In the 1990s, scientists predicted that the Florida panther would be extinct within 20 years and, in 1995, formulated a bold plan to save them. This news brief of December 2010 reports on the success of that plan which gave the panther a second lease on life by the infusion of genetic variation.
UC Museum of Paleontology
This article encourages students to reason about scientific data. It includes a set of discussion and extension questions for use in class, as well as hints about related lessons that might be used in conjunction with this one. Get more tips for using Evo in the News articles in your classroom.
Correspondence to the Next Generation Science Standards is indicated in parentheses after each relevant concept. See our conceptual framework for details.
- Evolution results from selection acting upon genetic variation within a population. (LS4.B)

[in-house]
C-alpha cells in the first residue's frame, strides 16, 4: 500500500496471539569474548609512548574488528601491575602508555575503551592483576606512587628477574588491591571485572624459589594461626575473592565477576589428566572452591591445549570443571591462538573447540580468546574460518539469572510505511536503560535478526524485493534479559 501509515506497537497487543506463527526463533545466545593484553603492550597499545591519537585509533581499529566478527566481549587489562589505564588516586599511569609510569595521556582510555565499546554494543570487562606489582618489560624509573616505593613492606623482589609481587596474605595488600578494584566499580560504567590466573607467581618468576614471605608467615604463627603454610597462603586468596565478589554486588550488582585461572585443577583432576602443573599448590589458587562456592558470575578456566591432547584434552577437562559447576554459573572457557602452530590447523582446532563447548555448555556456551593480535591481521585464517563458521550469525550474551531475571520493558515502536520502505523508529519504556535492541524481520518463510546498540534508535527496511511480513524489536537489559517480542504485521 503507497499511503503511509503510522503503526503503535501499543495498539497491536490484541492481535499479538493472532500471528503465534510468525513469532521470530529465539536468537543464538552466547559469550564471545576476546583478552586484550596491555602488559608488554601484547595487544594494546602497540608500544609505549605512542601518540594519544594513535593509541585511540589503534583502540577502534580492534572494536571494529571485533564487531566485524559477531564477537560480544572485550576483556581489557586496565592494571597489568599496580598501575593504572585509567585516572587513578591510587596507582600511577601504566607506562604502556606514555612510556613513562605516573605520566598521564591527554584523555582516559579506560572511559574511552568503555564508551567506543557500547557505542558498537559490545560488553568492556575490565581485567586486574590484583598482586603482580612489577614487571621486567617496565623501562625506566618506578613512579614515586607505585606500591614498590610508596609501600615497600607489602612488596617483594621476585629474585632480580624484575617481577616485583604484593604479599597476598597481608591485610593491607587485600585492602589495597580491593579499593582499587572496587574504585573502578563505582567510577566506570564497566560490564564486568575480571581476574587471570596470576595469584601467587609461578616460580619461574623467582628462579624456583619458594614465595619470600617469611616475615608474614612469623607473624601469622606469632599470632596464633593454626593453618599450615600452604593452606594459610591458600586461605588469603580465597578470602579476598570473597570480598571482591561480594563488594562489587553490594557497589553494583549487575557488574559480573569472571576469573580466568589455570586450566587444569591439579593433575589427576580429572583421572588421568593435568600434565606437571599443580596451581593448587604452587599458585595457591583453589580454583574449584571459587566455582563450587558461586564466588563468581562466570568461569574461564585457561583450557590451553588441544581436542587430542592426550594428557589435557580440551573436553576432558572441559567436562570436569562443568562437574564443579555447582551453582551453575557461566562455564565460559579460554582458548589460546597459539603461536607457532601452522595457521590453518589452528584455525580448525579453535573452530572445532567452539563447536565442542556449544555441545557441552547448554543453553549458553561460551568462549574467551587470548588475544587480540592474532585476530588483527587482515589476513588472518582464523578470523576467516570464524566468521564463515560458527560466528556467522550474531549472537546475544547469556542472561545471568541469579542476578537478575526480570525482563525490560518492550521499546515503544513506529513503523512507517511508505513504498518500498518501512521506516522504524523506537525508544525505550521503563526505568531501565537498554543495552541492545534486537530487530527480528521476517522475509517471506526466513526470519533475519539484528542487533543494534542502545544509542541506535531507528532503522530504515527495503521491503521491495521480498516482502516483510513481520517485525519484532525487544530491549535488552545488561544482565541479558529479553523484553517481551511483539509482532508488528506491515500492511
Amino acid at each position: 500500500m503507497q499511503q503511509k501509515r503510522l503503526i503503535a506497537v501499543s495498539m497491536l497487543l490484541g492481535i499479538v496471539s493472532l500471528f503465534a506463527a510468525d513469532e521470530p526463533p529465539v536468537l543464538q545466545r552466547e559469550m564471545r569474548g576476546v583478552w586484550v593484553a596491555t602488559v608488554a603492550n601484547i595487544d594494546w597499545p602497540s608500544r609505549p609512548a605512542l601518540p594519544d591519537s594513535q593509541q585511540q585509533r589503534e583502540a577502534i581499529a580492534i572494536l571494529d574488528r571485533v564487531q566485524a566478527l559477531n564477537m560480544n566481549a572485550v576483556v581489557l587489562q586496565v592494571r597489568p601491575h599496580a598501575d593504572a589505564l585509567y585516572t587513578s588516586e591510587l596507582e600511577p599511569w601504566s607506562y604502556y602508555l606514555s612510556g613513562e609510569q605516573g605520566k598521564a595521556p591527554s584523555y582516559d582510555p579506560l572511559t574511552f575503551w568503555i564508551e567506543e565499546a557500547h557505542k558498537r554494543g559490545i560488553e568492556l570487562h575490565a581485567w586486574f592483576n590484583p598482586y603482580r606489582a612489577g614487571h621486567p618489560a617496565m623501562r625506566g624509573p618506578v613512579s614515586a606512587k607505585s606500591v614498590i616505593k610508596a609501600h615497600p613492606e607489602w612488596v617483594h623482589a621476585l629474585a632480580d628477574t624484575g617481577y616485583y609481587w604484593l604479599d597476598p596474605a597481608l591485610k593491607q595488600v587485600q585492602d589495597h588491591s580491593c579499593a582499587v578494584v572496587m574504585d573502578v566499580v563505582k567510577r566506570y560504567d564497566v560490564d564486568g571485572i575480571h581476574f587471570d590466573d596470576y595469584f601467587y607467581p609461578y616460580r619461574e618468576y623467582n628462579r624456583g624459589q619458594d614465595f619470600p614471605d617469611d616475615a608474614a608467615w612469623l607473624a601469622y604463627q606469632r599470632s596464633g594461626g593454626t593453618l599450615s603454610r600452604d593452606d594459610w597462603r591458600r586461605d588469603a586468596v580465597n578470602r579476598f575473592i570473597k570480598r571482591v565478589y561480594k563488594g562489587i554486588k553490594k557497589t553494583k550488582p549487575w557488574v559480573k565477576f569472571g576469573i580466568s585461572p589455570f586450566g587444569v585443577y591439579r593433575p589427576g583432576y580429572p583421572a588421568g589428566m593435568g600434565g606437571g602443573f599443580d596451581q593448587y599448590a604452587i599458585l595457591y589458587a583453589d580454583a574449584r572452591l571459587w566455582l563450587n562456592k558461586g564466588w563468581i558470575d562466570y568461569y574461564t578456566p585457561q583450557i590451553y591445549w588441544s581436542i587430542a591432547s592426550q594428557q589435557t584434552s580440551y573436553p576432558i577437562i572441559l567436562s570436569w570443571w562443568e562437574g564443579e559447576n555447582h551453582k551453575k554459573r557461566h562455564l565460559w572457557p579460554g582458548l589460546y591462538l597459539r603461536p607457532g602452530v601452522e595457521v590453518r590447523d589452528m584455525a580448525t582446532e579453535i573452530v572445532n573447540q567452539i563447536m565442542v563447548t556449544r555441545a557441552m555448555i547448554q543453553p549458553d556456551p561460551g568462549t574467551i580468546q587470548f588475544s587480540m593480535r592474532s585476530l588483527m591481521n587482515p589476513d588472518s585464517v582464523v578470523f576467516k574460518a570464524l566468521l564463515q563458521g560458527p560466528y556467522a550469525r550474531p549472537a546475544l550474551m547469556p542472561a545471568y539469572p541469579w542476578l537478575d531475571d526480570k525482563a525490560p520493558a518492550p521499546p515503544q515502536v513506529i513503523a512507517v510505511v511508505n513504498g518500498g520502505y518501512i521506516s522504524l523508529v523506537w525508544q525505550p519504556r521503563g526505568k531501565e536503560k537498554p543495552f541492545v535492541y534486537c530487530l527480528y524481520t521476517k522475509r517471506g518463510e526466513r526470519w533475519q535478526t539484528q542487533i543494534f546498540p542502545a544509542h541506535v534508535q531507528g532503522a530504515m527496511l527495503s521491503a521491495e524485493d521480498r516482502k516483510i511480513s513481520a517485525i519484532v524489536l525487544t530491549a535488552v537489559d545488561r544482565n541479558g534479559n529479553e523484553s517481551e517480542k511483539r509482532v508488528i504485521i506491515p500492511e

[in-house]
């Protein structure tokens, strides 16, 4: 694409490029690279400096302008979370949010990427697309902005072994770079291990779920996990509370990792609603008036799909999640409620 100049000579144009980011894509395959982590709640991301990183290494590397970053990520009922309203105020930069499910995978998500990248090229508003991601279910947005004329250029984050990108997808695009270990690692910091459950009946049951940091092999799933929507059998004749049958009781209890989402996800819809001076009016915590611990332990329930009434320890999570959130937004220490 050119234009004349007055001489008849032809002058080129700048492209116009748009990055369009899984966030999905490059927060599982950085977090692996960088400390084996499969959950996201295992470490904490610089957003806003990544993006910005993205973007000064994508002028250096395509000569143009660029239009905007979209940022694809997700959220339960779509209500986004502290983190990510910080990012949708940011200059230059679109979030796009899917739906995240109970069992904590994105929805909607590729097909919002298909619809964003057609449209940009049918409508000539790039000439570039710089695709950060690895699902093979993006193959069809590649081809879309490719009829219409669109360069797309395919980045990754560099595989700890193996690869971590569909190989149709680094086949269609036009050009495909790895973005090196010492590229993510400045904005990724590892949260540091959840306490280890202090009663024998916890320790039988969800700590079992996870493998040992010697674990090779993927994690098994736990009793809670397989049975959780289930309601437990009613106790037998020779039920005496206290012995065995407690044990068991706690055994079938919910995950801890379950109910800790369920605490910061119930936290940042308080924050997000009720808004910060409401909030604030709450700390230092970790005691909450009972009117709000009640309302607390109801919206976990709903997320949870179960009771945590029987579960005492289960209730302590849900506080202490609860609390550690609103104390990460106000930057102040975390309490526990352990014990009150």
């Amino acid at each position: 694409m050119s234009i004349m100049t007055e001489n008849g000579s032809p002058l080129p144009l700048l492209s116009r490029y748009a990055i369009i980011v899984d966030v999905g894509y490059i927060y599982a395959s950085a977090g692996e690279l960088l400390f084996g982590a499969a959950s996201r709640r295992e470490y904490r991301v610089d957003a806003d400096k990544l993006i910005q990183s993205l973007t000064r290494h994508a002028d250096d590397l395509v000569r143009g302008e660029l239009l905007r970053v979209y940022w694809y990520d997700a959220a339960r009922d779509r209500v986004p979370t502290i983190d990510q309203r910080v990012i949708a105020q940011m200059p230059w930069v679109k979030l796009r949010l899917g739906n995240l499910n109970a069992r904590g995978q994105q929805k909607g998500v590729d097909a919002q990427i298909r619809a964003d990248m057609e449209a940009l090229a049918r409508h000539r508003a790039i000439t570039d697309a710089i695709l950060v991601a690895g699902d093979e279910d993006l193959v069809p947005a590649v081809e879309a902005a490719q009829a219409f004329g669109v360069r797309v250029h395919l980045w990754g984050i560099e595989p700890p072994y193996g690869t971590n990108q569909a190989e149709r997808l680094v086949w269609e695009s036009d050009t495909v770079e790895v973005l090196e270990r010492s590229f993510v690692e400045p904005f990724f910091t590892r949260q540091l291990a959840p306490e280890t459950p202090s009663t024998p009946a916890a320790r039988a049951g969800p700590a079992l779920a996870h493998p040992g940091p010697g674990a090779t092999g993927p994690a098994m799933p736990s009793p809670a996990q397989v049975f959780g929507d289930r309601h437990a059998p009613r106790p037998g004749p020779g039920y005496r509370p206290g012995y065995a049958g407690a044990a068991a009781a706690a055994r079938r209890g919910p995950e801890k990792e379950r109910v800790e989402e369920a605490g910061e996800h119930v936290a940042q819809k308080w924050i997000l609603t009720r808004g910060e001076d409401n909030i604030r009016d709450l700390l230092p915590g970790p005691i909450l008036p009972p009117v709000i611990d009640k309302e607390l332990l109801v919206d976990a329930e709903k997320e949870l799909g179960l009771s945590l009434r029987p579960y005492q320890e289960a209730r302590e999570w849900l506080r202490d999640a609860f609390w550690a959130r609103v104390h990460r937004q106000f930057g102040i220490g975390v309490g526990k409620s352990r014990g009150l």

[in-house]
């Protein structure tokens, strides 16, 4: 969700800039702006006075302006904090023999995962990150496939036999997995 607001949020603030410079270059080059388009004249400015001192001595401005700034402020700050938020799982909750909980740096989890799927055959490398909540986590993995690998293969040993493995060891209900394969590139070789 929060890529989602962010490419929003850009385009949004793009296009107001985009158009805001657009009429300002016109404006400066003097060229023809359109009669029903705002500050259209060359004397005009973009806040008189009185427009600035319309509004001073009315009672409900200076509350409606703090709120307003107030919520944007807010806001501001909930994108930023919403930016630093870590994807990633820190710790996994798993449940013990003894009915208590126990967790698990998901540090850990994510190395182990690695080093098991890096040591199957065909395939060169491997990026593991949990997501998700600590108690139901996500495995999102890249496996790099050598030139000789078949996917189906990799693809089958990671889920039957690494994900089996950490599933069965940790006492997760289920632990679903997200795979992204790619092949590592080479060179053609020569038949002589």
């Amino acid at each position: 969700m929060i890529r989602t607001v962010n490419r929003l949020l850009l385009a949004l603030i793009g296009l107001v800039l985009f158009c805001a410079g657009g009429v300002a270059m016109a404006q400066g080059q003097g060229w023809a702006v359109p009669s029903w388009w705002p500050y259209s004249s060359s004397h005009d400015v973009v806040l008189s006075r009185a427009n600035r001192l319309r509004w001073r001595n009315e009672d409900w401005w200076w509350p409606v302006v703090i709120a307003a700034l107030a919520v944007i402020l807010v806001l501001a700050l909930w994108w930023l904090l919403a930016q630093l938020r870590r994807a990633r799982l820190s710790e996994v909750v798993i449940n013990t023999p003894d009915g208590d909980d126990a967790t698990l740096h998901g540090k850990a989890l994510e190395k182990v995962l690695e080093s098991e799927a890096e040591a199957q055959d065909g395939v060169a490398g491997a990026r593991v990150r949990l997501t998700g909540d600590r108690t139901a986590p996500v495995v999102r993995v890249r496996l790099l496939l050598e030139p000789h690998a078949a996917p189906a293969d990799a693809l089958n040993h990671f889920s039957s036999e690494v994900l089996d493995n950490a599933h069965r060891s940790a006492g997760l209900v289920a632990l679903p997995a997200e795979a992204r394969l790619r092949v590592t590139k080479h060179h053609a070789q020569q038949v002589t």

- The amount of genetic variation within a population may affect the likelihood of survival of the population; the less the available diversity, the less likely the population will be able to survive environmental change.
- Natural selection acts on the variation that exists in a population. (LS4.B, LS4.C)
- Natural selection acts on phenotype as an expression of genotype.
- Over time, the proportion of individuals with advantageous characteristics may increase (and the proportion with disadvantageous characteristics may decrease) due to their likelihood of surviving and reproducing. (LS4.B, LS4.C)
- As with other scientific disciplines, evolutionary biology has applications that factor into everyday life.
- There is variation within a population. (LS3.B)
- Fitness is reproductive success - the number of viable offspring produced by an individual in comparison to other individuals in a population/species.